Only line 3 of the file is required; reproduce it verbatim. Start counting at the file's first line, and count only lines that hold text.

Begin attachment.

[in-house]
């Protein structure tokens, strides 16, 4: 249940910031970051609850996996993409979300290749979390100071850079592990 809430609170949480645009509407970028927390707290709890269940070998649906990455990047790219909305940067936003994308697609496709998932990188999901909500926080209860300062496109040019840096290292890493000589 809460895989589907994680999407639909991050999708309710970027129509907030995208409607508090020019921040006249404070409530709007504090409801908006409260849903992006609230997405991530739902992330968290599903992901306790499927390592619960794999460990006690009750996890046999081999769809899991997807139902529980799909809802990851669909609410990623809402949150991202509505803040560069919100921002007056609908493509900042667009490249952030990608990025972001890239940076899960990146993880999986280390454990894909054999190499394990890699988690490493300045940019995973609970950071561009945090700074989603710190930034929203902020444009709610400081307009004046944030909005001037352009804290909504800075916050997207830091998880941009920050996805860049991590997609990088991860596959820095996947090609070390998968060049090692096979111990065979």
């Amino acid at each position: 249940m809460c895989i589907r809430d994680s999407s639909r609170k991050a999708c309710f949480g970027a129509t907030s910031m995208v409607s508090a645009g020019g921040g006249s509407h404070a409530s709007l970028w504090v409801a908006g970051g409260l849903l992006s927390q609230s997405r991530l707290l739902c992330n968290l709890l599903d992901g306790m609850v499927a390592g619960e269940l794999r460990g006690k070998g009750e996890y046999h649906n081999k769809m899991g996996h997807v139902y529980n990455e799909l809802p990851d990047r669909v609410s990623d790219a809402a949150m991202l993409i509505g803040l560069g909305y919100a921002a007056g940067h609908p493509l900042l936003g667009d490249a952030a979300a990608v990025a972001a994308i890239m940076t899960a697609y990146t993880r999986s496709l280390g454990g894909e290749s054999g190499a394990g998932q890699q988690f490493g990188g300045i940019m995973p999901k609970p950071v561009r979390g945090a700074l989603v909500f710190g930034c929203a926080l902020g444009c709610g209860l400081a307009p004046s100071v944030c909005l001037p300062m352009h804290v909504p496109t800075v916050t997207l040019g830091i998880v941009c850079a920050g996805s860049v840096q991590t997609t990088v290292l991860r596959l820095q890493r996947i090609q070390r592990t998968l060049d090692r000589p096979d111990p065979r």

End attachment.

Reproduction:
């Amino acid at each position: 249940m809460c895989i589907r809430d994680s999407s639909r609170k991050a999708c309710f949480g970027a129509t907030s910031m995208v409607s508090a645009g020019g921040g006249s509407h404070a409530s709007l970028w504090v409801a908006g970051g409260l849903l992006s927390q609230s997405r991530l707290l739902c992330n968290l709890l599903d992901g306790m609850v499927a390592g619960e269940l794999r460990g006690k070998g009750e996890y046999h649906n081999k769809m899991g996996h997807v139902y529980n990455e799909l809802p990851d990047r669909v609410s990623d790219a809402a949150m991202l993409i509505g803040l560069g909305y919100a921002a007056g940067h609908p493509l900042l936003g667009d490249a952030a979300a990608v990025a972001a994308i890239m940076t899960a697609y990146t993880r999986s496709l280390g454990g894909e290749s054999g190499a394990g998932q890699q988690f490493g990188g300045i940019m995973p999901k609970p950071v561009r979390g945090a700074l989603v909500f710190g930034c929203a926080l902020g444009c709610g209860l400081a307009p004046s100071v944030c909005l001037p300062m352009h804290v909504p496109t800075v916050t997207l040019g830091i998880v941009c850079a920050g996805s860049v840096q991590t997609t990088v290292l991860r596959l820095q890493r996947i090609q070390r592990t998968l060049d090692r000589p096979d111990p065979r």